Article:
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Repayment Begins for Students Who Graduated in May and June

Mark Kantrowitz

October 26, 2011

Don’t Ignore the Debt

Whatever you do, don’t ignore the problem. Talk to your lender before you skip a payment. Ignoring the debt will make it get worse, since interest will continue to be charged, increasing the loan balance. You also lose options if you default first. For example, borrowers who have defaulted on a federal education loan are no longer eligible for deferments and forbearances.

A default occurs when you are 360 or more days late on a federal education loan or 120 or more days late on a private student loan.

The money is owed even if you didn’t graduate. Repayment begins six months after the borrower graduates or drops below half-time enrollment. Payments are due even if you are dissatisfied with the quality of your education. The defense of infancy, statute of limitations and the defense of laches do not apply to federal education loans.

Collection charges of up to 25% will be deducted from each payment on a defaulted federal education loan, regardless of whether the payment is voluntary or involuntary, increasing the amount of time and money it will take to pay off the debt.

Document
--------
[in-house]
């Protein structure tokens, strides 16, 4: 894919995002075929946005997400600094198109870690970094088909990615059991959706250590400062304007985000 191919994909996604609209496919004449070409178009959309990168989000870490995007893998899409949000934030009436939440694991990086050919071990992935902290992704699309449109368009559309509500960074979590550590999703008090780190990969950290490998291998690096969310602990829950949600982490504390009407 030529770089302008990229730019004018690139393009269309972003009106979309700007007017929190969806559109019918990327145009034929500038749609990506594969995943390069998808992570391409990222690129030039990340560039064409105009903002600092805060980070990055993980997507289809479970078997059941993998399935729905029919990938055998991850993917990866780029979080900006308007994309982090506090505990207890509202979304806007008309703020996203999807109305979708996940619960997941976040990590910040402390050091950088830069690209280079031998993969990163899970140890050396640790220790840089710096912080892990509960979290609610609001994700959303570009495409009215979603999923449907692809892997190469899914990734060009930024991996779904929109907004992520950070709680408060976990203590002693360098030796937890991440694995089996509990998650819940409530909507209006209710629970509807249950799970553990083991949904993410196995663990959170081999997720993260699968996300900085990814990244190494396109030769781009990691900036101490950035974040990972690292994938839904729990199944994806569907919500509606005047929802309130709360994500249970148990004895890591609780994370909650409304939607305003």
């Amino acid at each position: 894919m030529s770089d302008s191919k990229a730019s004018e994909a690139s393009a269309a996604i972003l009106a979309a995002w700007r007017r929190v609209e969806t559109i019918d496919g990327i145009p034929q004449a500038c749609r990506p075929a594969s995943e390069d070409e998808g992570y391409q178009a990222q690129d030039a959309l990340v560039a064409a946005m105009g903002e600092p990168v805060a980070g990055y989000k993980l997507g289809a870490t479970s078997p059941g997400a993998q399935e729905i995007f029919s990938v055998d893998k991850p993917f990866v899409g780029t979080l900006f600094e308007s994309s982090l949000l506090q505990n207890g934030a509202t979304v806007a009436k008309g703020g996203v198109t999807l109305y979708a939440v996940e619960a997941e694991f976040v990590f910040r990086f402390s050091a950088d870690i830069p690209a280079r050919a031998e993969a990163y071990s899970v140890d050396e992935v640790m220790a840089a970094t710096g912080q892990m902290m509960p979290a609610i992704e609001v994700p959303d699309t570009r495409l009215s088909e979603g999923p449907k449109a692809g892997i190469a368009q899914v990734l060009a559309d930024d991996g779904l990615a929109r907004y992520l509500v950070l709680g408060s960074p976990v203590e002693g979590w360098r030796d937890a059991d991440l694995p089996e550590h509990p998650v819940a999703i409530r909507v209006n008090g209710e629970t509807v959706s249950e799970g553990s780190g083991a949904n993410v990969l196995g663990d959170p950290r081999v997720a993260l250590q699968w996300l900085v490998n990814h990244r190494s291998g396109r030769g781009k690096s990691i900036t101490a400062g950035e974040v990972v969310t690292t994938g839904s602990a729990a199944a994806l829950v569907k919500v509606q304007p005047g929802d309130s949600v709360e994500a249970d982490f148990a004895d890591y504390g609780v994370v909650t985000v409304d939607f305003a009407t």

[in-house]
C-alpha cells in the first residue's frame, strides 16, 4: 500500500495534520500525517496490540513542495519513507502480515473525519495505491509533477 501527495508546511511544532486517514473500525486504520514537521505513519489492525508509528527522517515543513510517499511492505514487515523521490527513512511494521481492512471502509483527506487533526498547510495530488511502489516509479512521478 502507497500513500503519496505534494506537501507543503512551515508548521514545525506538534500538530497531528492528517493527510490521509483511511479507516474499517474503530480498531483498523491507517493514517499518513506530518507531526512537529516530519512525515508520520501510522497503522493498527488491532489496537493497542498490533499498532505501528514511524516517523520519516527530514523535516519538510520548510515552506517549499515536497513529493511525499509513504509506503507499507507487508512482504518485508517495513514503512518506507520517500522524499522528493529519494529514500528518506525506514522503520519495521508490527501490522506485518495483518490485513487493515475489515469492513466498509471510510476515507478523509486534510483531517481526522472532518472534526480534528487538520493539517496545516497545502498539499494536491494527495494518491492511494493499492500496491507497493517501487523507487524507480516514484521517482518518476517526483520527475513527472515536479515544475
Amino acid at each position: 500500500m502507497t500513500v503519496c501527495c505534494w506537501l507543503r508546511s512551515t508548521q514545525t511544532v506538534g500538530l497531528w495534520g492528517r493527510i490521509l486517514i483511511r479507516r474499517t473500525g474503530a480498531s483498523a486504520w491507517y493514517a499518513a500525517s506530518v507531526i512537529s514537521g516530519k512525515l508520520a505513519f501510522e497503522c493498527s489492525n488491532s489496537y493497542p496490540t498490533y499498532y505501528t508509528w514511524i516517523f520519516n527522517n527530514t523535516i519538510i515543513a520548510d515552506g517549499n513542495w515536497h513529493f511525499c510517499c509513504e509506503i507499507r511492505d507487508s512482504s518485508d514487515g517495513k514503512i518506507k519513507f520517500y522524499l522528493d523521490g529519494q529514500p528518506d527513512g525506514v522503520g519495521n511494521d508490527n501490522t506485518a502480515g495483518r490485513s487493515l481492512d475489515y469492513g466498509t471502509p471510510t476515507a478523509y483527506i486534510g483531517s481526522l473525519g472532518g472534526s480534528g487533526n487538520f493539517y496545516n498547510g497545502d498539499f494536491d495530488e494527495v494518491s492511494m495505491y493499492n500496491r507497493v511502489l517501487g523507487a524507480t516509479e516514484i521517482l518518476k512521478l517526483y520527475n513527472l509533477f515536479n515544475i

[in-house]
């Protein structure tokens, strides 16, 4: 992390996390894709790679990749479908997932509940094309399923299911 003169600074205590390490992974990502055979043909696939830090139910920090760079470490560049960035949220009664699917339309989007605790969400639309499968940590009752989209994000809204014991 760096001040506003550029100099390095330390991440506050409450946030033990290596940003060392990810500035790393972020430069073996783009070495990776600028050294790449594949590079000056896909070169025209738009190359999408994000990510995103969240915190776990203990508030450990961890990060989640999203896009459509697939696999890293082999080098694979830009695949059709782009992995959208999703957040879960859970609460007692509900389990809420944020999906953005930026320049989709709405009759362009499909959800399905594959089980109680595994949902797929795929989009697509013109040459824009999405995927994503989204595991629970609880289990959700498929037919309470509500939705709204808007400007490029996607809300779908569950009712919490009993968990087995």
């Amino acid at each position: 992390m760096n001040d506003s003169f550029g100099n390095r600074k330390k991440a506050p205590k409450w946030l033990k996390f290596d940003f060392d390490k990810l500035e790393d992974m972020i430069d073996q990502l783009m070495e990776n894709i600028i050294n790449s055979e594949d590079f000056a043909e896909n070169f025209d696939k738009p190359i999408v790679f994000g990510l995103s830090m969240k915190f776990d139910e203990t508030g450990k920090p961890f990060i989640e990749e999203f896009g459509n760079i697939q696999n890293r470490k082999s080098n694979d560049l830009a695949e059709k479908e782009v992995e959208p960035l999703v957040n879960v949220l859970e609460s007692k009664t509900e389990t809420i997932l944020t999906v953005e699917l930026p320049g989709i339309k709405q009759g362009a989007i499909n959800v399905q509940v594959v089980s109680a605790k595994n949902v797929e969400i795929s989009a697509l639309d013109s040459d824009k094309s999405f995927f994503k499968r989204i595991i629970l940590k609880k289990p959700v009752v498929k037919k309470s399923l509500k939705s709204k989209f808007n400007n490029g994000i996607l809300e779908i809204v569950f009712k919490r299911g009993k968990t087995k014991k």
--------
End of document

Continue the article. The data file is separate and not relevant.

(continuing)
It is almost impossible to discharge student loans in bankruptcy. A bankruptcy discharge required filing an undue hardship petition in an adversarial proceeding, a very harsh standard. One bankruptcy judge refered to it as requiring a “certainty of hopelessness”. Statistics from 2008 indicate that only 29 of 72,000 (0.04%) federal education loan borrowers with active bankruptcy proceedings succeeded in getting a full or partial discharge of their student loans. You’re more likely to die of cancer or in a car accident than to get your student loans discharged in bankruptcy.

The government also has very strong powers to compel repayment. The government can garnish up to 15% of your wages and intercept federal and state income tax refunds and lottery winnings without a court order. The government can also offset up to 15% of Social Security disability and retirement benefit payments. The government can also sue you to collect the debt; they typically do this for defaulted borrowers who owe $45,000 or more.

If you default on a private student loan, the lender can sue you to seize assets and garnish your wages. They can also seek repayment from your cosigner.

Delinquencies and defaults are reported to the three major credit reporting agencies, ruining your credit (and the credit history of your cosigner, if any). You will find it very difficult to get credit cards, auto loans or mortgages. It will also be difficult to rent an apartment or get a job, since many landlords and employers will check your credit history. After all, federal education loans are among the easiest to repay, making it likely that you’ll default on your other obligations too.


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